By Gillian McKenzie
Scottish health secretary Alex Neil said the U-turn by the UK government on its proposal to introduce a 45p a unit minimum price in England and Wales “will have no impact” on the Scottish Government’s approach.
Plans to introduce a minimum price for alcohol of 50p a unit in Scotland are currently subject to a legal challenge after the Scotch Whisky Association (SWA) appealed against a Court of Session ruling in May that minimum pricing is legal.
Last week the UK government ditched its plans to introduce a minimum price in England and Wales, claiming there was “not yet enough concrete evidence” its introduction would be effective in reducing alcohol-related harm. Crime prevention minister Jeremy Browne said the government has also decided not to ban multi-buy promotions, saying there was “still a lack of convincing evidence” that the measure would have a “significant effect” in reducing consumption.
The UK government did, however, confirm plans to ban ‘below cost’ (alcohol duty plus VAT) selling by spring 2014.
The U-turn on minimum pricing was welcomed by the SWA, which said it was “pleased” the UK government had decided not to press ahead with the initiative. “Several EU member states and the European Commission have expressed grave concerns about the legality and effectiveness of the proposals for MUP (minimum unit pricing) in Scotland, which we will continue to oppose,” said chief executive Gavin Hewitt.
Drinks giant Diageo also welcomed the climb-down.
“Our position remains clear that the introduction of a minimum unit price for alcohol would not work,” said country director Andrew Cowan.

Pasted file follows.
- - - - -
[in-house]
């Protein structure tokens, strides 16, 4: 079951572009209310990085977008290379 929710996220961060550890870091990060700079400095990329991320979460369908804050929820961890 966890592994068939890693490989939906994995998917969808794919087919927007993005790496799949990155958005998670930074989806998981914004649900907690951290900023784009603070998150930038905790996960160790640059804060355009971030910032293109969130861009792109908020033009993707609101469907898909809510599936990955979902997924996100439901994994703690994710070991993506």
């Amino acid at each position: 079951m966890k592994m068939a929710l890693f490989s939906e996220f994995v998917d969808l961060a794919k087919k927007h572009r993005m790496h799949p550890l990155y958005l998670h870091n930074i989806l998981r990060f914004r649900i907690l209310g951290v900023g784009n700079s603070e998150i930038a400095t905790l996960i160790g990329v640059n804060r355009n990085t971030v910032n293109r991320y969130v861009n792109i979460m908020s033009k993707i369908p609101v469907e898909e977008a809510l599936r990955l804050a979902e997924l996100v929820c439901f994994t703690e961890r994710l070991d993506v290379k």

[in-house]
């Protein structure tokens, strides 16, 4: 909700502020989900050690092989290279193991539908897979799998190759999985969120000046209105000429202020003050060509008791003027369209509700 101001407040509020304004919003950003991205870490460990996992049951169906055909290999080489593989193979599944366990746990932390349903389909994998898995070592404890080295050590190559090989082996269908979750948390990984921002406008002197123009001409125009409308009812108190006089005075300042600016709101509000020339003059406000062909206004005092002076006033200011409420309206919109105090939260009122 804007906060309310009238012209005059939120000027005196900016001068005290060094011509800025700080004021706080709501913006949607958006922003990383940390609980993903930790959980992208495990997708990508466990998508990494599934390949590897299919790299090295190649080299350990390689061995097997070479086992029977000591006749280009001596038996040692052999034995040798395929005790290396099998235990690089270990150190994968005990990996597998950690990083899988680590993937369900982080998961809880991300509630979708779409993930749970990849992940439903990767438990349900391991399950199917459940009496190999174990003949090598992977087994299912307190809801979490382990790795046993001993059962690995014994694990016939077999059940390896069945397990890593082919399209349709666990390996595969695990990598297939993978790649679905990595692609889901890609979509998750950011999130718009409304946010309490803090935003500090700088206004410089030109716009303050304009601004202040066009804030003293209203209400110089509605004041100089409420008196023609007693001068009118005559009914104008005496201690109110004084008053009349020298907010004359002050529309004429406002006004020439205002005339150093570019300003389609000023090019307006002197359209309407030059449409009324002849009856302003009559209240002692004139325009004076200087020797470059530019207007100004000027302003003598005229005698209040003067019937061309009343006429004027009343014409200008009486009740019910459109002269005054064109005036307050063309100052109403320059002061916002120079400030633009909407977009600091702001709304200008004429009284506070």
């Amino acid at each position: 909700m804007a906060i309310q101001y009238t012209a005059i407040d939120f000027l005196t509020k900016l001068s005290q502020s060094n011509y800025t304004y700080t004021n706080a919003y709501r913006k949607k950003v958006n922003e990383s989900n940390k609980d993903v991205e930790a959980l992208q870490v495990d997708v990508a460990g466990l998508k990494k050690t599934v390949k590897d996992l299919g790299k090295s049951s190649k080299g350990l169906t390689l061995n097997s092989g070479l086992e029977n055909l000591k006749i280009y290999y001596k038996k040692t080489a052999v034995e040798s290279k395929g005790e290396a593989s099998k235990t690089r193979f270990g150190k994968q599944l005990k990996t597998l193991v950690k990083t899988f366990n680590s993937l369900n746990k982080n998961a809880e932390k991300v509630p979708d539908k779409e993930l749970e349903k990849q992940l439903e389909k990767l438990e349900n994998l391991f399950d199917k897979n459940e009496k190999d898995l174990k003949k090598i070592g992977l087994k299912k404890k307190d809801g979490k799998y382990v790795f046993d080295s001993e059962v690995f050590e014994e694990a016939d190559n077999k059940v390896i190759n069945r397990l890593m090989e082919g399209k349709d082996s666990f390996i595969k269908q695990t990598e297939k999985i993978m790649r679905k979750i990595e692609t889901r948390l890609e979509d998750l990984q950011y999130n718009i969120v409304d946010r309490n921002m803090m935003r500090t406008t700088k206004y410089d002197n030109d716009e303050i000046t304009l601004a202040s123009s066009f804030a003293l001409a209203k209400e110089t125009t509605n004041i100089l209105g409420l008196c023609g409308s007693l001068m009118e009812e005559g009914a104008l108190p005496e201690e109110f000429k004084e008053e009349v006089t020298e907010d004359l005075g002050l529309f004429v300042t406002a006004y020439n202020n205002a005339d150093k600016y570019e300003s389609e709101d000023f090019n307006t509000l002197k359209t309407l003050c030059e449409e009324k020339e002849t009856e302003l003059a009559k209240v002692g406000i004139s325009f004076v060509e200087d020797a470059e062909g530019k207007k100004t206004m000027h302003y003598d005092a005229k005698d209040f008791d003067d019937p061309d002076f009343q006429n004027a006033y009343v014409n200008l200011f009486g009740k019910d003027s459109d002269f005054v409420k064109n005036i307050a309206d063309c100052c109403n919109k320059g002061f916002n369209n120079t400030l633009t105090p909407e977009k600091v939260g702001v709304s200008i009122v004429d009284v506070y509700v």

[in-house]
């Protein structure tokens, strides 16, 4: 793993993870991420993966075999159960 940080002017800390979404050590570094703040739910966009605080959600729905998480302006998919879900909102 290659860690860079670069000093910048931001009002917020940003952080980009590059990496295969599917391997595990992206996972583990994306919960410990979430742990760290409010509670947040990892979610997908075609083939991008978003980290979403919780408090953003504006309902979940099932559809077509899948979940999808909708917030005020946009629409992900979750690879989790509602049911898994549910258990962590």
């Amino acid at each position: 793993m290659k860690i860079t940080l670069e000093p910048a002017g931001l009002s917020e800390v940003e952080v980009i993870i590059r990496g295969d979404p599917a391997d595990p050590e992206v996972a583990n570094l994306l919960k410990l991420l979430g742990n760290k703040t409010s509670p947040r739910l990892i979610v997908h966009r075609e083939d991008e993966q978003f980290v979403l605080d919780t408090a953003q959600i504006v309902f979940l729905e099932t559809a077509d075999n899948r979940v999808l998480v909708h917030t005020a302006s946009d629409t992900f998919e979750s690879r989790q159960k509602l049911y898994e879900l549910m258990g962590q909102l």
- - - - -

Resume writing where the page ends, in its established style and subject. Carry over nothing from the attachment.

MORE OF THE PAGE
“It would fail to deter problem drinkers and it would unfairly punish responsible drinkers. As such, we welcome the government’s decision not to proceed with this ineffective policy.”
Paul Waterson of the SLTA said he was “surprised” at the U-turn – but that it will “make no difference” to the situation north of the border.
“I think because the UK government is not going ahead with it, it might make the Scottish Government more determined; harden their resolve,” said Waterson.
“I still believe when it comes to Scotland a lot of people will see minimum pricing work and a lot of governments will follow. If people think minimum pricing won’t work, banning below cost selling certainly won’t work.”
Health secretary Alex Neil reiterated the Scottish Government’s commitment to the measure, saying it “will not turn its back” on minimum pricing. “While the UK government’s decision not to proceed is very disappointing, it will have no impact on the Scottish Government’s approach to the policy,” he said.